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Posts Tagged ‘Career’

5 Steps to Preparing for a Succesful Interview

Posted by Dress for Success Midwest Professional Women's Group on August 3, 2010

Congratulations, you have made it to the second stage of the employment search. Now that you have landed an interview, what do you do?

1.  Do your Research

The first thing you want to do after you have been asked to come for an in person interview is research the company. You can do this  by checking out the company’s website. Read the company’s history, vision and mission statements. Search for  any information about the department that you are seeking  a position in. You can also check Sorkin’s directory in the library or read St. Louis business journal or search other , local publications for information about the company.

2. Create your Interview Questions and Answers

Next search on-line and  for sample interview questions or go to the library and check out some books about interviewing.  Select some questions and prepare your answers. Then practice interviewing in front of the mirror, set up a  mock interview session with a friend or family member. You can even recorder it with a camcorder.

3. Dress the part

Pick out a professional outfit. If you are in a creative industry you can show a little personality with your attire. For men select a suit and tie preferably in dark colors. Women  have more choices a dress, pants ,or suit with skirt preferably in dark colors. Leave your jewelry at home (wear minimum jewelry). No body jewelry. Women should decide to take a purse or portfolio. Make sure you have plenty of copies of your resume

4. Know before you go

Make sure you have a way to the interview. Remember to keep up the maintenance on your vehicle during your job search. The day of your interview is  a bad time to have flat or break down.  Before you go to the interview make sure you know where place is. Drive the route if necessary. Get directions if you need then from yahoo or google maps. Consult a street guide or call the company for directions, if you do not have internet access. If you are a parent arrange for childcare.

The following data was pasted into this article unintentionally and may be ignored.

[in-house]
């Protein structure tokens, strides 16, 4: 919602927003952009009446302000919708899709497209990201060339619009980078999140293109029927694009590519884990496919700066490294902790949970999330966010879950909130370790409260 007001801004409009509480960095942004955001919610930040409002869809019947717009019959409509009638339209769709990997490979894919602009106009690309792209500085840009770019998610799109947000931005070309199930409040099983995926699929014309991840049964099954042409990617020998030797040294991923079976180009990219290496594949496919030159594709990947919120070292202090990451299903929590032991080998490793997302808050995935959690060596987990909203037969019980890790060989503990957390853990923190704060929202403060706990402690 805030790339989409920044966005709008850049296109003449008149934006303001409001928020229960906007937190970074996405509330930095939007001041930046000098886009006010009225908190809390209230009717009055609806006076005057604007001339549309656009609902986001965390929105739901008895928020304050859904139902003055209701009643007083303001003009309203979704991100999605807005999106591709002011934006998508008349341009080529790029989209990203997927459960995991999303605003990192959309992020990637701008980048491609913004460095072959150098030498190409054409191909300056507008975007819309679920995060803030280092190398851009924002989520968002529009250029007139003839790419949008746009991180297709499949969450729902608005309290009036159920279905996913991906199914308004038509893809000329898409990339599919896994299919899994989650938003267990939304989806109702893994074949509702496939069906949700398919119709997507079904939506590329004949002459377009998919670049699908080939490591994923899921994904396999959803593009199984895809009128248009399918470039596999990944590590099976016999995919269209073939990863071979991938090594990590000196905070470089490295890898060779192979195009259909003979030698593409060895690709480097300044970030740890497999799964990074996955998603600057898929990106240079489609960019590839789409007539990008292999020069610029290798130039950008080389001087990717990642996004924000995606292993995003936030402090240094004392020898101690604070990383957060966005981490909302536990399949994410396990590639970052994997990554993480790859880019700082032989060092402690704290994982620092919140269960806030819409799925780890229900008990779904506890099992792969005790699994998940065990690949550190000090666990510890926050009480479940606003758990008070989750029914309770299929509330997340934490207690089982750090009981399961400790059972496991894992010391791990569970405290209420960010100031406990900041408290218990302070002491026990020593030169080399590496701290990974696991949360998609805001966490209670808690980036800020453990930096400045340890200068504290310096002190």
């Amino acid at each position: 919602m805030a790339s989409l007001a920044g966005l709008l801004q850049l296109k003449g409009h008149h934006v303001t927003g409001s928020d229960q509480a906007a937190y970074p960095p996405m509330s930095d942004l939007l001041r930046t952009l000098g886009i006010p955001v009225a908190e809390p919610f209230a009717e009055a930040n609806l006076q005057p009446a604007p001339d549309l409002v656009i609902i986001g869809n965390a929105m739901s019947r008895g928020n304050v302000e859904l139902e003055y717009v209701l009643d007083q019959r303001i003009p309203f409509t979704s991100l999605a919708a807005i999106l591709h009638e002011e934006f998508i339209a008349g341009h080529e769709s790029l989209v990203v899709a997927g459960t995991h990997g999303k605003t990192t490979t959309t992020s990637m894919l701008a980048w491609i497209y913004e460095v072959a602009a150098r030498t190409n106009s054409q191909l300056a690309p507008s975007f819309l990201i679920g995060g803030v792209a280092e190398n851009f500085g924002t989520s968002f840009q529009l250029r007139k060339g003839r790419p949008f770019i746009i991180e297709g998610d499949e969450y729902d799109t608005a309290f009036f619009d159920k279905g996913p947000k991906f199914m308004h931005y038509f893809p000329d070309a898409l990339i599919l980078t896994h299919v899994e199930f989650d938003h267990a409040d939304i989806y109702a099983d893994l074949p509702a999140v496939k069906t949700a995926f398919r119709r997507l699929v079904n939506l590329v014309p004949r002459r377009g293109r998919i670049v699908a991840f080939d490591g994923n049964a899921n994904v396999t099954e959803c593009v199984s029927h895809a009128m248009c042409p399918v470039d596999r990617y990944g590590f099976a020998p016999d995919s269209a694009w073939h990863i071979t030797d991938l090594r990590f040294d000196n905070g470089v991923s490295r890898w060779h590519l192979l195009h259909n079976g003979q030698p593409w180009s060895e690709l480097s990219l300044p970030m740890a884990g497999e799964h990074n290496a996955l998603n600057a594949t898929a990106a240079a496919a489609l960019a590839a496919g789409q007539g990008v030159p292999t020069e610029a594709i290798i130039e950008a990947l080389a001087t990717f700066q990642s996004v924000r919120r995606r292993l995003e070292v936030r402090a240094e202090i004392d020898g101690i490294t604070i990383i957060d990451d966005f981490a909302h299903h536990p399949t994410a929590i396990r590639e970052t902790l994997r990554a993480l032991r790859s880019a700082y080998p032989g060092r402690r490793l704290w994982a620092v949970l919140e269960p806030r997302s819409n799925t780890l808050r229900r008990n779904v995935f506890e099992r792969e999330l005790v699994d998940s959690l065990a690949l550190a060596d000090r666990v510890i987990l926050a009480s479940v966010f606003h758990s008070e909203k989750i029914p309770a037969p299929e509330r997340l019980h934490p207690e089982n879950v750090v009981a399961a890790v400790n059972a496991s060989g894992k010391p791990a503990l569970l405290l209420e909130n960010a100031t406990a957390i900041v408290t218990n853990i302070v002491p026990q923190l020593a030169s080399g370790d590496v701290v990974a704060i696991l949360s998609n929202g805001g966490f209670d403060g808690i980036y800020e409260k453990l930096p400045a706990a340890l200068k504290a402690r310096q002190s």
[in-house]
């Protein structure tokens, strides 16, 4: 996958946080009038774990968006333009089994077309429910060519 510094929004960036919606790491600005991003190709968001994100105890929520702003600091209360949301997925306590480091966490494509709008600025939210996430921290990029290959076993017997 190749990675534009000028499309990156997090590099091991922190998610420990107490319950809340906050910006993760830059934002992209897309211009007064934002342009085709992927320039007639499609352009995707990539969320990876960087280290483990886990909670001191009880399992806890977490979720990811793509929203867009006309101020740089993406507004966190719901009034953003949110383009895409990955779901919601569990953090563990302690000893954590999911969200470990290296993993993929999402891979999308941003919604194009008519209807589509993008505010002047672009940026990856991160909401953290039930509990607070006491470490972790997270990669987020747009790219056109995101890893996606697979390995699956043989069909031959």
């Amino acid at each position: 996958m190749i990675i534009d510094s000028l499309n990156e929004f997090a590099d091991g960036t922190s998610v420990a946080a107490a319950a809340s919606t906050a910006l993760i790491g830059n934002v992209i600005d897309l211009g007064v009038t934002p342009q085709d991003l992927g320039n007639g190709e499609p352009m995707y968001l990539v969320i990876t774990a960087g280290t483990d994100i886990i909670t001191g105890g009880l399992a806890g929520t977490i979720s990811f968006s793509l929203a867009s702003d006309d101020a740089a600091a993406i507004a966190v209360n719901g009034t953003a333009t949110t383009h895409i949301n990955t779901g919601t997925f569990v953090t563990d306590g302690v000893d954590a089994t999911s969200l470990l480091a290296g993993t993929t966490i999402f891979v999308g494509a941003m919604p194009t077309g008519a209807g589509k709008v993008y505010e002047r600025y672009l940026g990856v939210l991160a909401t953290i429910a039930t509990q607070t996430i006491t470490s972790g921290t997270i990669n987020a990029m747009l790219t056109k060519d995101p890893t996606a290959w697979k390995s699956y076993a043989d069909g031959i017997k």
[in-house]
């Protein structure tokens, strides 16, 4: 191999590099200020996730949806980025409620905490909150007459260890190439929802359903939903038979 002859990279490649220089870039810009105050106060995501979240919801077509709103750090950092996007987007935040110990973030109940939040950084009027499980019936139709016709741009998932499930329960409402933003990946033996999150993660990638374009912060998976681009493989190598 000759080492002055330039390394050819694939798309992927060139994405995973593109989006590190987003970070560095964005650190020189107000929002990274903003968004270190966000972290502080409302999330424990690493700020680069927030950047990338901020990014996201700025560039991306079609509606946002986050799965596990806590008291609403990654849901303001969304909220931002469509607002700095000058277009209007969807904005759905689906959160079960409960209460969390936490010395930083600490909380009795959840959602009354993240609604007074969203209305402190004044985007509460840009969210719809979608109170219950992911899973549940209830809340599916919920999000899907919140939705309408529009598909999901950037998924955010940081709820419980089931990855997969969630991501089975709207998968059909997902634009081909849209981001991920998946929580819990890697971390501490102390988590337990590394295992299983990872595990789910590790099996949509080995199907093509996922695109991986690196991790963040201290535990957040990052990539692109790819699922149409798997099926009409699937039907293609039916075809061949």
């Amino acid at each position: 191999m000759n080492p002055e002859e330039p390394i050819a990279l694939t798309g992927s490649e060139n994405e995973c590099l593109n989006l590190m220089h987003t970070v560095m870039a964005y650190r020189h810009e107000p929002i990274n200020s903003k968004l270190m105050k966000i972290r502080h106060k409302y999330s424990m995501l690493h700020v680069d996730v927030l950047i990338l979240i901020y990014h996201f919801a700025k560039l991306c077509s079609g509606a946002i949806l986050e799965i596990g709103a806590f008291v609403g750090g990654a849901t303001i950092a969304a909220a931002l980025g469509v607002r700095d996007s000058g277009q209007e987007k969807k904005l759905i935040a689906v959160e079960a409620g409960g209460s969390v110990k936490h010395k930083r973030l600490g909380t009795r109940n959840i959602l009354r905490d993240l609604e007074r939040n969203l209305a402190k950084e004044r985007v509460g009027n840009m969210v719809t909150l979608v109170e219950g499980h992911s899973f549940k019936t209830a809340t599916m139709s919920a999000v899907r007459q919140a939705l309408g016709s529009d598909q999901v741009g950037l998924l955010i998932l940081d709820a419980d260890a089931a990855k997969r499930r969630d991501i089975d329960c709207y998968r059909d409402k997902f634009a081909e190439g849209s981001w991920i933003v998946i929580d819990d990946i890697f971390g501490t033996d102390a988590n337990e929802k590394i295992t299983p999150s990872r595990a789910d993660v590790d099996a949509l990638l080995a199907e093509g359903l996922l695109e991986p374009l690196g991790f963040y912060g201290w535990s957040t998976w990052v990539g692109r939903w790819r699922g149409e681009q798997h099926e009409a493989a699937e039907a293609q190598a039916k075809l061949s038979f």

5. Ready, Set, Action

Arrive at the interview alone, no more than 10 to 15 minutes early. If you  are going to be late , call and let the interviewer know. Do not smoke before the interview. Turn off your cell phone. Once you arrive greet the receptionist. Ask for the rest room and check your appearance in the mirror, and take care of any other concerns. Get rid of any gum or candy.

Reprinted from the The People’s Employment Journal


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Top Tips to Step Beyond a Layoff – An Emergency Survival Kit by Dawn Ramussen

Posted by Dress for Success Midwest Professional Women's Group on July 2, 2010

It’s probably a fair thing to say that many of us have arrived at our current or most recent career destination through connections, chance postings, and sometimes, sheer, dumb luck with the perfect alignment of the stars, moon, and the sun… basically happening through a series of circumstances. It’s a rare thing to find someone these days that can draw a straight line from their education right into their vocation.

But what happens when circumstances turn against you, and the unexpected occurs? Companies struggle financially, then suddenly shut their doors, leaving bewildered workers with nowhere to turn.

Or perhaps, an employer stealthily plans layoffs behind closed doors then suddenly swoops down upon unsuspecting workers, handing out pink slips. And before the person even knows what is happening, they are escorted out the door. The world, it seems, has just collapsed.

Regardless as to whether this sounds familiar to you or not, you should always have your ‘insurance policy’ ready to go at a moment’s notice. The worst thing that can happen is that you are caught unaware and unprepared.